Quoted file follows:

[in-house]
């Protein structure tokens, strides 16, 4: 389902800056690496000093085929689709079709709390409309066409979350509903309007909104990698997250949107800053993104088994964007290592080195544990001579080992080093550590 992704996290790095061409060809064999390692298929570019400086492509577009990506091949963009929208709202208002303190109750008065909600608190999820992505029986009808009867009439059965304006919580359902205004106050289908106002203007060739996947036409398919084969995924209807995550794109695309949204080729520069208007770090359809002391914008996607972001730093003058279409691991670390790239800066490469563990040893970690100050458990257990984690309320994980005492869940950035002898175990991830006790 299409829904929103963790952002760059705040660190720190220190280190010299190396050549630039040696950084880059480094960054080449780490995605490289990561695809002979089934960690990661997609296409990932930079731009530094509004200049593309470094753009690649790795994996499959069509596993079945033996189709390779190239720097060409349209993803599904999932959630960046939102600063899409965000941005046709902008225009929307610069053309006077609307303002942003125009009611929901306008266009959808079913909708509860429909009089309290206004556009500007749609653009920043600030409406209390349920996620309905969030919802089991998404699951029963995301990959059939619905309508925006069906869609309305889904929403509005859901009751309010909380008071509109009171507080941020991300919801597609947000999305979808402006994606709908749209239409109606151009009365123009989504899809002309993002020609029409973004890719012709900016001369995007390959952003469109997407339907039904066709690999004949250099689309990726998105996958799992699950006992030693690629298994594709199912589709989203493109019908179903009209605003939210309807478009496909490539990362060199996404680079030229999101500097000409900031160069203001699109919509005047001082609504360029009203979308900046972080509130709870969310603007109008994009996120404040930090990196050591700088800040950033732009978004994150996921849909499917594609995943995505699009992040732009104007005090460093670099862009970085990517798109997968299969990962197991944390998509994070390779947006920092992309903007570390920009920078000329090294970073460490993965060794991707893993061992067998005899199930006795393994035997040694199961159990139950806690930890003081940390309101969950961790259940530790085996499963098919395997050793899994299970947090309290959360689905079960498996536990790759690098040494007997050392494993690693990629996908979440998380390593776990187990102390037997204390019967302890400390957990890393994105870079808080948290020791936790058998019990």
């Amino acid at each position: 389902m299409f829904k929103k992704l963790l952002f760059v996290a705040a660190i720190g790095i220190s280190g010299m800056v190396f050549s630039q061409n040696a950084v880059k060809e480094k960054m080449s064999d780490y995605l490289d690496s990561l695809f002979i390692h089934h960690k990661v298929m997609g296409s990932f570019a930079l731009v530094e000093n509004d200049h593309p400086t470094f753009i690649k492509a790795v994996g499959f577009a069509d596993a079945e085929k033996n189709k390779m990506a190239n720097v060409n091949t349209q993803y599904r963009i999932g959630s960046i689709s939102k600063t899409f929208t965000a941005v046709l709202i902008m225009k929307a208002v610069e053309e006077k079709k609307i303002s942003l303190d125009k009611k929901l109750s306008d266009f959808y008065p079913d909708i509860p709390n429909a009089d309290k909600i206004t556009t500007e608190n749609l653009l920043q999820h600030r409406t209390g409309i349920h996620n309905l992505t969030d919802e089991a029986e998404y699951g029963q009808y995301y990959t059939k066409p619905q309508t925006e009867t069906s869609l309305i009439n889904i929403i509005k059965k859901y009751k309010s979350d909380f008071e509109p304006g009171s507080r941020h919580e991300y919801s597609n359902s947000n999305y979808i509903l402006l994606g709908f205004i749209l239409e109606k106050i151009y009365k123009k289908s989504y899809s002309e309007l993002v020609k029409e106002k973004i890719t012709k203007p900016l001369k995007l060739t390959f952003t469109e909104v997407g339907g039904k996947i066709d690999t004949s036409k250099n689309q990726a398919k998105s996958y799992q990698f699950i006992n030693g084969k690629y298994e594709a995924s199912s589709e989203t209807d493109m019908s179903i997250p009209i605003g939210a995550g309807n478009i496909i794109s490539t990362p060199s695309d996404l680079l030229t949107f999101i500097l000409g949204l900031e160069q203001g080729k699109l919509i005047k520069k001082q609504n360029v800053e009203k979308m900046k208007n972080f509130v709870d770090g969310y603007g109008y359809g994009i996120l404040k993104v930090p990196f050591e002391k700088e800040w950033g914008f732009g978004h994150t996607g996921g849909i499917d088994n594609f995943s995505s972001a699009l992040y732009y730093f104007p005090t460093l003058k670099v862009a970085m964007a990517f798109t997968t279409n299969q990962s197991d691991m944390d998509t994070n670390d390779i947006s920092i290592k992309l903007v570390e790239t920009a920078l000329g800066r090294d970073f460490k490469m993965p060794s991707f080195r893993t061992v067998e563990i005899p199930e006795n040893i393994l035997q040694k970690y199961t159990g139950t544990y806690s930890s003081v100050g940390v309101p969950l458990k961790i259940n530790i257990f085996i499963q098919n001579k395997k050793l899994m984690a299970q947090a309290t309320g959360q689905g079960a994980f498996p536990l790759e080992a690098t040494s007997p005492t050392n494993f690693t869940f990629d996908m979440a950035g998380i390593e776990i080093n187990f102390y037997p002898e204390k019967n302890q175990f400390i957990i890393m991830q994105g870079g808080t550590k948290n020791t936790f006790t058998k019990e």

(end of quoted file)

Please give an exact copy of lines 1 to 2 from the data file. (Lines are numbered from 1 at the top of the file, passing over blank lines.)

[in-house]
């Protein structure tokens, strides 16, 4: 389902800056690496000093085929689709079709709390409309066409979350509903309007909104990698997250949107800053993104088994964007290592080195544990001579080992080093550590 992704996290790095061409060809064999390692298929570019400086492509577009990506091949963009929208709202208002303190109750008065909600608190999820992505029986009808009867009439059965304006919580359902205004106050289908106002203007060739996947036409398919084969995924209807995550794109695309949204080729520069208007770090359809002391914008996607972001730093003058279409691991670390790239800066490469563990040893970690100050458990257990984690309320994980005492869940950035002898175990991830006790 299409829904929103963790952002760059705040660190720190220190280190010299190396050549630039040696950084880059480094960054080449780490995605490289990561695809002979089934960690990661997609296409990932930079731009530094509004200049593309470094753009690649790795994996499959069509596993079945033996189709390779190239720097060409349209993803599904999932959630960046939102600063899409965000941005046709902008225009929307610069053309006077609307303002942003125009009611929901306008266009959808079913909708509860429909009089309290206004556009500007749609653009920043600030409406209390349920996620309905969030919802089991998404699951029963995301990959059939619905309508925006069906869609309305889904929403509005859901009751309010909380008071509109009171507080941020991300919801597609947000999305979808402006994606709908749209239409109606151009009365123009989504899809002309993002020609029409973004890719012709900016001369995007390959952003469109997407339907039904066709690999004949250099689309990726998105996958799992699950006992030693690629298994594709199912589709989203493109019908179903009209605003939210309807478009496909490539990362060199996404680079030229999101500097000409900031160069203001699109919509005047001082609504360029009203979308900046972080509130709870969310603007109008994009996120404040930090990196050591700088800040950033732009978004994150996921849909499917594609995943995505699009992040732009104007005090460093670099862009970085990517798109997968299969990962197991944390998509994070390779947006920092992309903007570390920009920078000329090294970073460490993965060794991707893993061992067998005899199930006795393994035997040694199961159990139950806690930890003081940390309101969950961790259940530790085996499963098919395997050793899994299970947090309290959360689905079960498996536990790759690098040494007997050392494993690693990629996908979440998380390593776990187990102390037997204390019967302890400390957990890393994105870079808080948290020791936790058998019990």